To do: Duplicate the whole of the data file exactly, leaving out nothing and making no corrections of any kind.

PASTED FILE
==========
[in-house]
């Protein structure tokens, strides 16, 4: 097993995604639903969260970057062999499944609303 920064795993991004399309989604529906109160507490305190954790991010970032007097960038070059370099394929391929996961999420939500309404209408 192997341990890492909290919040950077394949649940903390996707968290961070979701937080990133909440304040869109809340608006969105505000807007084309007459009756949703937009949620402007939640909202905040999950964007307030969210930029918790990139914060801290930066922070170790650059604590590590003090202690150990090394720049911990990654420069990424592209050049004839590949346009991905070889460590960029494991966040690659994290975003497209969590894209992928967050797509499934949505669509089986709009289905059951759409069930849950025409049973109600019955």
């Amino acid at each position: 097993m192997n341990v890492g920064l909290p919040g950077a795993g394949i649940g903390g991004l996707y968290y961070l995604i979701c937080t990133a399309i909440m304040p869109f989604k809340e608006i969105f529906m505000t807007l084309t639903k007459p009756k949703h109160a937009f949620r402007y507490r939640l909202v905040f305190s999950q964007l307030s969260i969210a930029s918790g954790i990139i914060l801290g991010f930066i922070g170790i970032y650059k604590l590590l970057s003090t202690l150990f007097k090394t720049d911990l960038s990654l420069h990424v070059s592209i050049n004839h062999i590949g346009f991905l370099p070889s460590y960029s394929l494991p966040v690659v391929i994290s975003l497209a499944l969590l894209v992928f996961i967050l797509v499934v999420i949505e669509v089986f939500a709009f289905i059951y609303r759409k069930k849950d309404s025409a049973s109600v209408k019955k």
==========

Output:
[in-house]
């Protein structure tokens, strides 16, 4: 097993995604639903969260970057062999499944609303 920064795993991004399309989604529906109160507490305190954790991010970032007097960038070059370099394929391929996961999420939500309404209408 192997341990890492909290919040950077394949649940903390996707968290961070979701937080990133909440304040869109809340608006969105505000807007084309007459009756949703937009949620402007939640909202905040999950964007307030969210930029918790990139914060801290930066922070170790650059604590590590003090202690150990090394720049911990990654420069990424592209050049004839590949346009991905070889460590960029494991966040690659994290975003497209969590894209992928967050797509499934949505669509089986709009289905059951759409069930849950025409049973109600019955």
């Amino acid at each position: 097993m192997n341990v890492g920064l909290p919040g950077a795993g394949i649940g903390g991004l996707y968290y961070l995604i979701c937080t990133a399309i909440m304040p869109f989604k809340e608006i969105f529906m505000t807007l084309t639903k007459p009756k949703h109160a937009f949620r402007y507490r939640l909202v905040f305190s999950q964007l307030s969260i969210a930029s918790g954790i990139i914060l801290g991010f930066i922070g170790i970032y650059k604590l590590l970057s003090t202690l150990f007097k090394t720049d911990l960038s990654l420069h990424v070059s592209i050049n004839h062999i590949g346009f991905l370099p070889s460590y960029s394929l494991p966040v690659v391929i994290s975003l497209a499944l969590l894209v992928f996961i967050l797509v499934v999420i949505e669509v089986f939500a709009f289905i059951y609303r759409k069930k849950d309404s025409a049973s109600v209408k019955k």